The partnership started informally. When PSS had a vacant unit, Asher reached out to Colleen Salinas, Metro Landlord Engagement Specialist at MACV, before listing it publicly. Colleen, working directly with Veteran households, helps determine if the unit will be a good fit for one of her clients. Then MACV ensures the Veteran household has a variety of support, ranging from access to a social worker, housing vouchers, and even funds to cover moving costs to help ensure the Veteran will be a successful tenant. The COVID-19 pandemic has highlighted the particular vulnerabilities of individuals experiencing homelessness and further underscored the need to ensure that everyone is safely housed.

Veterans experiencing homelessness may struggle to find housing because of criminal backgrounds or rental history. Asher says that MACV’s support for Veterans helps mitigate the perceived risk of housing someone who does not meet PSS typical screening criteria.

“We took a different approach that said ‘we need more tools that decrease the risk of housing individuals with backgrounds. Now it’s a good business move, it’s not just taking a chance,” says Asher.

It’s a win-win-win for MACV, PSS, and Veteran households. PSS saves time and money by filling vacant apartment units quickly, while MACV helps ensure Veterans have a safe, stable home.

“Once they’re housed, they stop experiencing other issues,” says Colleen. “The Vets (in the building) look out for each other and hold each other accountable.”

Now the partnership is more formalized, with several PSS buildings under contract to reach out to MACV before publicly listing a unit. So far, 26 Veteran households have found permanent housing as a result of this partnership, and all of the Vets have been successful tenants.

For Asher, “it’s about getting people housed and keeping them housed. And it gives them an opportunity to build good rental history, so they can choose where they go next if they want to move.” After three years, Asher says he absolutely prefers to lease to households referred from MACV, especially now as the COVID-19 pandemic has made listing units more challenging and time-consuming. “You’d be foolish not to do it. It’s a financially smart decision.”

MACV is encouraging more property owners and managers to partner with them using the same model. And it’s even easier now than when PSS first began partnering with MACV, as last year, state funds have created additional resources to mitigate risk for owners who help Veterans find permanent homes. These include an initial incentive for owners, a vacancy loss fund, and a risk mitigation fund managed by HousingLink.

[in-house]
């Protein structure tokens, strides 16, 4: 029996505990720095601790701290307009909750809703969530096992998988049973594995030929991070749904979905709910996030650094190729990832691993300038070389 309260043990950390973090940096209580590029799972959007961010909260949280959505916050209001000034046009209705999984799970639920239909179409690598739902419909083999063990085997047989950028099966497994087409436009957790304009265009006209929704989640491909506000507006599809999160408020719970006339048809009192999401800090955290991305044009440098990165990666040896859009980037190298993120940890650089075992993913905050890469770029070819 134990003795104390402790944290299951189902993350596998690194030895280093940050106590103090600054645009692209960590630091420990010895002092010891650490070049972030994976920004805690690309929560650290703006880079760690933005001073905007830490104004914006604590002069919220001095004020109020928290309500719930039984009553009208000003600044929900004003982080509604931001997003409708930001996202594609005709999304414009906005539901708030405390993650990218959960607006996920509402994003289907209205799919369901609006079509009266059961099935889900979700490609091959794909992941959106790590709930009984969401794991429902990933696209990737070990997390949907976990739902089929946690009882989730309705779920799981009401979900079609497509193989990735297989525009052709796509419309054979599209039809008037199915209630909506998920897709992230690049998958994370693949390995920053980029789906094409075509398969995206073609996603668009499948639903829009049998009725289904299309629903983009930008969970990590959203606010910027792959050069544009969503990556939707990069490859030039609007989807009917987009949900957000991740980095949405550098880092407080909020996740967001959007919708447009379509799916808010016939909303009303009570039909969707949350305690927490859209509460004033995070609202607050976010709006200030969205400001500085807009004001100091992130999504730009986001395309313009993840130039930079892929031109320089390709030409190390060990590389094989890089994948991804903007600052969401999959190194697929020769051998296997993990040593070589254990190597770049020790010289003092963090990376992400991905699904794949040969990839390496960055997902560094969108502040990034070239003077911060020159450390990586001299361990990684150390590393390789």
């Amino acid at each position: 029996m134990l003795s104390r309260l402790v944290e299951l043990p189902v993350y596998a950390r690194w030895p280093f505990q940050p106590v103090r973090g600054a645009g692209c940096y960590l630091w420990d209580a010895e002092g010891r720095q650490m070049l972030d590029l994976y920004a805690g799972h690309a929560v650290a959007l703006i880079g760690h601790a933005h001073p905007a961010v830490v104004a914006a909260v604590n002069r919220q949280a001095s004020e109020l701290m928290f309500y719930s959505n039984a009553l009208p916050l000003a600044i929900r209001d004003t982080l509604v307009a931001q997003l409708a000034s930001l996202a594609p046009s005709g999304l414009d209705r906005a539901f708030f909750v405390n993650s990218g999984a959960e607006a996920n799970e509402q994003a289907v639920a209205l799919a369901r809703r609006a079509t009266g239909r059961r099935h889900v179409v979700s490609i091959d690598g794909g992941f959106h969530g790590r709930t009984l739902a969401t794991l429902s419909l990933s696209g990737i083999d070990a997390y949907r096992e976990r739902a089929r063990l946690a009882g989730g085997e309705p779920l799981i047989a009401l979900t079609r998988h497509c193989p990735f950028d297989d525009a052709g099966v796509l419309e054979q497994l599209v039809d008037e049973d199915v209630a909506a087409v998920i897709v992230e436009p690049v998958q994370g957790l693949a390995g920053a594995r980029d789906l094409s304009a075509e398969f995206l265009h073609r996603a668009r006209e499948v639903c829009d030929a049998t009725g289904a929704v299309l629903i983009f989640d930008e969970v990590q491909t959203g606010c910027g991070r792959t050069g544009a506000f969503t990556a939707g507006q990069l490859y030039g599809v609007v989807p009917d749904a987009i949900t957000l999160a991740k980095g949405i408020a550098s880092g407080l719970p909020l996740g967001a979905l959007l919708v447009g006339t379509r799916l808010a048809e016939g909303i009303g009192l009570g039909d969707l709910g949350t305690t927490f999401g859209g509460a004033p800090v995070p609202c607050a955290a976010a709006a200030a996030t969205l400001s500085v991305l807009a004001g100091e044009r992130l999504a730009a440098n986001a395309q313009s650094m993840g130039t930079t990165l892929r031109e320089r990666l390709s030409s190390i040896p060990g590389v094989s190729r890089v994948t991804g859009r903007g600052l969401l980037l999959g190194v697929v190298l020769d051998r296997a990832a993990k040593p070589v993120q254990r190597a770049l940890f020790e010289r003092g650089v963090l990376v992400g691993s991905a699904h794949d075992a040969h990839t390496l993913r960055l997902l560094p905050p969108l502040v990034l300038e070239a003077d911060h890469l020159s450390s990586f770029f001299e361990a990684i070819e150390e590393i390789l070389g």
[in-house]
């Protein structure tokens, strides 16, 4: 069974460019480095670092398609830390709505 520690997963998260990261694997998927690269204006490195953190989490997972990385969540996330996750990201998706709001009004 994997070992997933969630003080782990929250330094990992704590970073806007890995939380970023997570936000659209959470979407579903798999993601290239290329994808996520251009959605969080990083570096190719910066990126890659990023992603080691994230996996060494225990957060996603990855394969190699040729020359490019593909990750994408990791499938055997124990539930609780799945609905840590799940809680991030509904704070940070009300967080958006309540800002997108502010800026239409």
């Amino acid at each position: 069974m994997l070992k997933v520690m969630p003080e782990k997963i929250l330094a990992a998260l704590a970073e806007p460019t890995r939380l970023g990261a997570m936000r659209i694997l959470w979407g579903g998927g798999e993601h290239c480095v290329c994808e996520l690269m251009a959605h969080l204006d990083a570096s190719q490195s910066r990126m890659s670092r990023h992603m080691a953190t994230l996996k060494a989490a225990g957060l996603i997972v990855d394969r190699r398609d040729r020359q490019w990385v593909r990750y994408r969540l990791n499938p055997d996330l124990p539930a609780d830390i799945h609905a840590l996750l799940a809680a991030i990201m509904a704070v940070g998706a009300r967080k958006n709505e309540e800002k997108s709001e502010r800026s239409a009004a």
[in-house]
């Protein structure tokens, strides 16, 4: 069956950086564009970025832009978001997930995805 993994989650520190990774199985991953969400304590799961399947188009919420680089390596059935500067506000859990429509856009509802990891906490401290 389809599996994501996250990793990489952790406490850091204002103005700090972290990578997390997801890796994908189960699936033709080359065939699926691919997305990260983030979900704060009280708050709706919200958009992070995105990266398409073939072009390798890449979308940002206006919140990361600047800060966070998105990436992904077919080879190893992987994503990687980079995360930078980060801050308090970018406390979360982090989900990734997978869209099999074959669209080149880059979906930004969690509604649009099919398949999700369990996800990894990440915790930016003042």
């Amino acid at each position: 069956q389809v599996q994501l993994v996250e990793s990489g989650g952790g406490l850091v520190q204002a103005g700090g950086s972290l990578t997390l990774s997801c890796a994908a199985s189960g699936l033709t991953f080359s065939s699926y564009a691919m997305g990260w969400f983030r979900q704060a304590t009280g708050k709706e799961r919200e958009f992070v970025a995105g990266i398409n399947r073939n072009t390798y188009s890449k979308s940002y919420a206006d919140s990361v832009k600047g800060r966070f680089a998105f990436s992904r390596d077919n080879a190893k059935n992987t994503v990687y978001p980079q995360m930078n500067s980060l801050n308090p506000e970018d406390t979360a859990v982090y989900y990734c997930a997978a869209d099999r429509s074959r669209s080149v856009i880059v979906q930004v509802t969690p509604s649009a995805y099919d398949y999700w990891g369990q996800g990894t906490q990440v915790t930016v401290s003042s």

Shaun Riffe, Development Director at MACV, has an even greater vision for the impact of this work. “If we can figure this out for Veterans,” he says, “we could use this same model for any population with similar backgrounds or housing challenges.”

For now, MACV’s focus is engaging more property owners and managers around the Twin Cities to join the program. But MACV’s Chief Financial Officer Brian Peterson is hopeful that this approach can bring long-term change to how we approach housing.

“When everyone gets together and shares their best capabilities, we can do a lot more and house people differently.”

 

If you own or manage rental property and are interested in housing a Veteran, please contact Colleen Salinas at csalinas@mac-v.org.

Message to all MACV Clients Currently Receiving Services – Call Us!

At Minnesota Assistance Council for Veterans, we are keenly aware of the struggles that many Veterans are experiencing as we cope with the impacts of the Coronavirus emergency. MACV continues to operate and serve Veterans, and delivering our services through phone and email whenever possible.

While we have assisted you in the past year, if your situation has changed and you are now facing uncertainty or challenges that are putting your housing stability at risk, please don’t wait – reach out to us now. Our housing, employment, and legal services teams are ready to support you as needed.